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Thread started 30 Jan 2016 (Saturday) 14:54
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Amish country

 
DubR
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Feb 18, 2016 21:56 as a reply to  @ post 17903954 |  #16

We had a mower/sickle bar that attached to the back of the tractor and ran off of the power take-off. Lots of three legged dogs in the country! Farms can be a very dangerous place.
During the summer I hired out to buck bales for a dollar an hour. Thought that was BIG money at the time. Loved every minute of it too.
Been there - done that! We didn't own a hay baler till later so yeah, I do know about haying with pitchforks. Later we would pay .10 cents a bale to someone to come in and bale ours. We would also hire a crew of boys to load the wagon and put the hay in the barn. Also know where the "starter" is on the end of a scoop shovel. :-)


One thing I know, that, whereas I was blind, now I see.
John 9:25

  
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Jeff_56
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Feb 18, 2016 23:01 |  #17
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I was one of those boys that hired out to put up hay for others. Dad bought a baling machine one year and he decided his crew (me and my two brothers) would make it pay for itself so we would have it as our own after that. We got paid but we worked putting up hay every day for a whole summer. Actually I got out of much of it because I was too young but I put in my time. I got to drive a truck a lot. I started doing that when I was 5. I wasn't big enough to throw around hay bales but I could work the pedals on a truck.

We lived in a hilly area too so the trip to the barn with a wagon loaded with hay could be a real adventure. We rode on top to try to keep the hay from rolling off as we traversed the hillsides. If the bales started heading off the wagon we would grab onto one and hope for the best. We always landed on other bales or we got the one we had a grip on to go under us before we hit the ground. I'm talking about a 15 foot fall or sometimes more.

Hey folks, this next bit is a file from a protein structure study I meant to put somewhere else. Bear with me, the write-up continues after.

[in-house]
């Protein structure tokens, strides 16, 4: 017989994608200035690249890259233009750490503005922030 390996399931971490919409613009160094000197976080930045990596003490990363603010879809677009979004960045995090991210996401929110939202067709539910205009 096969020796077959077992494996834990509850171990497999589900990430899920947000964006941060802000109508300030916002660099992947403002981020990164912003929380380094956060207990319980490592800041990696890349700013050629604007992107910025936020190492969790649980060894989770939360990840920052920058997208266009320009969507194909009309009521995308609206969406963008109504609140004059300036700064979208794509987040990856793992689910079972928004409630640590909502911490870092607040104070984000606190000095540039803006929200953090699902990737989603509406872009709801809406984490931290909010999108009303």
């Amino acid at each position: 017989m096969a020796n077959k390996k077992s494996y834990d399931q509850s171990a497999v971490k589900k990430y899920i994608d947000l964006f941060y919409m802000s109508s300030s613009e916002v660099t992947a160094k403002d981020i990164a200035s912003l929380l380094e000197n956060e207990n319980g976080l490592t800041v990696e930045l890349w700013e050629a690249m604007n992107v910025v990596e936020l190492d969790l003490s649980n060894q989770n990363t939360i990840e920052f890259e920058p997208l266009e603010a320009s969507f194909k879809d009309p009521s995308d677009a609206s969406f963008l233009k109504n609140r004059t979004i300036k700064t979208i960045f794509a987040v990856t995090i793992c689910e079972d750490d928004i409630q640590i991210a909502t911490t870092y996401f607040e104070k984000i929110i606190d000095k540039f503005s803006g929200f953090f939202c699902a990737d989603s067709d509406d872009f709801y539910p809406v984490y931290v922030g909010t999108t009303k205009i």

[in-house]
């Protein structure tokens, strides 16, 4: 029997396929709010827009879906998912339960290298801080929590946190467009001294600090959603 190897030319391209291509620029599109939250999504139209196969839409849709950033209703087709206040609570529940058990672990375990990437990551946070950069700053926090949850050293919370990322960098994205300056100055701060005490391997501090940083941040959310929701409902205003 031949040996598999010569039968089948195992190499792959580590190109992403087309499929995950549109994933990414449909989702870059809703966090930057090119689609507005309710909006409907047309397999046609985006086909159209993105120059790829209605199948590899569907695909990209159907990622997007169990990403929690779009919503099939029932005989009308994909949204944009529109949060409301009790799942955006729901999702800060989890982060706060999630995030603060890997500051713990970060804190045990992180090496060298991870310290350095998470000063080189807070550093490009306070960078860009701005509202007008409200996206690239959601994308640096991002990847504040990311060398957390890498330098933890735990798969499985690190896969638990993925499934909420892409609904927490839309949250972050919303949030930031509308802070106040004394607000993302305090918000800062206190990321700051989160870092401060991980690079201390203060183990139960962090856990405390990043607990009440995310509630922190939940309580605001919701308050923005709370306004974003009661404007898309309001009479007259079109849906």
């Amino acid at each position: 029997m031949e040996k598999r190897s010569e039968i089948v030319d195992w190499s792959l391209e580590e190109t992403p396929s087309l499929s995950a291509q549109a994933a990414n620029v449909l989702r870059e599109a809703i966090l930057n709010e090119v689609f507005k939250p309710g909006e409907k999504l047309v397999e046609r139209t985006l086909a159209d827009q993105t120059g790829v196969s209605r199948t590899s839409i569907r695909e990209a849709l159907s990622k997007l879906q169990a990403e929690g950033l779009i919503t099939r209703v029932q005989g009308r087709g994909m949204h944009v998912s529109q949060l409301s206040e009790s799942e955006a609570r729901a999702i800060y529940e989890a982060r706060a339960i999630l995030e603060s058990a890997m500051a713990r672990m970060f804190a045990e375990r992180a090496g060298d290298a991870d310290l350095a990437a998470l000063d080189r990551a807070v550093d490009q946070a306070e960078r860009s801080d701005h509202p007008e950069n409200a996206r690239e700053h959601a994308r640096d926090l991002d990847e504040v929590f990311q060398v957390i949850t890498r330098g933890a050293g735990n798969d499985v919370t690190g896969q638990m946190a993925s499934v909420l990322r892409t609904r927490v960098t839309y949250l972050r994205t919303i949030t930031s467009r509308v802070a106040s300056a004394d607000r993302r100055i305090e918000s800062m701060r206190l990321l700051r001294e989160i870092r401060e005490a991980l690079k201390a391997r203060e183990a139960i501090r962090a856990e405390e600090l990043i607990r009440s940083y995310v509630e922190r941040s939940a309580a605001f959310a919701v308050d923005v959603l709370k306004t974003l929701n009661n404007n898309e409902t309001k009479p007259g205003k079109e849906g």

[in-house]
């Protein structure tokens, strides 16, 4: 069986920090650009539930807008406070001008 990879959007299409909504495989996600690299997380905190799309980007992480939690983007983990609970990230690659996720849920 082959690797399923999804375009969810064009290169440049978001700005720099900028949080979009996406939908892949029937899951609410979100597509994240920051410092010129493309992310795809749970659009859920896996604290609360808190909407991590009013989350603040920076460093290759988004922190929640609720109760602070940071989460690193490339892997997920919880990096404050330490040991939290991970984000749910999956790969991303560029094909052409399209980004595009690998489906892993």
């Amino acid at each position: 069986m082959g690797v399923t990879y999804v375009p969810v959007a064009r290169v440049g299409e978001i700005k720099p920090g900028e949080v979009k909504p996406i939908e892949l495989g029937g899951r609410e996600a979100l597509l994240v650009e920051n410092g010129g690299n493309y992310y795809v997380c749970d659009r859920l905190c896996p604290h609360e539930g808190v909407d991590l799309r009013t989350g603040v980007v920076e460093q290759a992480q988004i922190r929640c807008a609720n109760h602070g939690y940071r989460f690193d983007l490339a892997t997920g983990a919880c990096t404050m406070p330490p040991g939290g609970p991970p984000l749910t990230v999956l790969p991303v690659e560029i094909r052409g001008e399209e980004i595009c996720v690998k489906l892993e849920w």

Ah the life of a hillbilly. "Thar hain't nutin' liken hit." And yes I knew people who spoke like that and I had plenty of hillbilly idioms in my speech as well.




  
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DubR
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Feb 19, 2016 09:39 as a reply to  @ Jeff_56's post |  #18

Are you sure we're not the same person living in parallel universes? Reading your posts makes me recall very similar experiences. At one time we had a black GMC or Chevy pickup and I was so small that seated I couldn't see to drive so I would stand up and drive that truck through the fields. Standing up I couldn't properly brace my foot so talk about a wild, herky-jerky ride! I am amazed that I was allowed to drive it unsupervised being that young.

Yep, I was laughing last night while reading your post about riding the hay wagon. Being young, we would stack the bales as high as possible, or until someone with some sense said, "That's good"! I remember a few times that on the way back to the barn that we would cross a small ditch or rut and we would start grabbing bales or something to try to hold everything together, usually in vain.

Looking back, I was cheap labor when I lived on the farm but I loved every minute and wouldn't change it for anything in the world.


One thing I know, that, whereas I was blind, now I see.
John 9:25

  
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Jeff_56
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Feb 19, 2016 11:58 |  #19
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The sick part about us riding high on those hay wagons is that when we thought we could get away with it we would deliberately roll a few bales off just so we could ride them down. Dad would get mad about losing time and we would have to hustle and get the hay back on the wagon. Dad knew what we were up to but he couldn't prove it. To be honest we did far more dangerous stuff than that. Like riding grapevines that would swing out off the side of a hill where we would be 75 feet in the air. And sometimes we couldn't make it all the way back to the hill so we'd have to drop from 10-12 feet. We would just do where we would slide down the side of the hill where we dropped. Then there was the day we decided to see just how much weight our favorite grapevine would hold. It swung out over maybe a 40 foot drop but there were jagged stumps sticking up everywhere where they had been cut with an axe years earlier. It would hold 5 kids but not 6. Luckily we had this one kid who was insanely strong at the bottom of our grip and everyone just sorta landed on him after the grapevine swung out and just kept on going down instead of going up when it got to the apex. I wasn't on that ride actually. I was going to be kid number 7. It was an insane sight to see that many kids drop that far into a swamp with jagged stumps everywhere. Never hit a single stump though. The lord was watching out for a bunch of dumb hillbilly kids that day.

I have a gazillion stories like this one. Riding hogs, wild ponies that actually tried to kill us, being chased by a cow when I was 5 that had horns and bad intentions. What a life.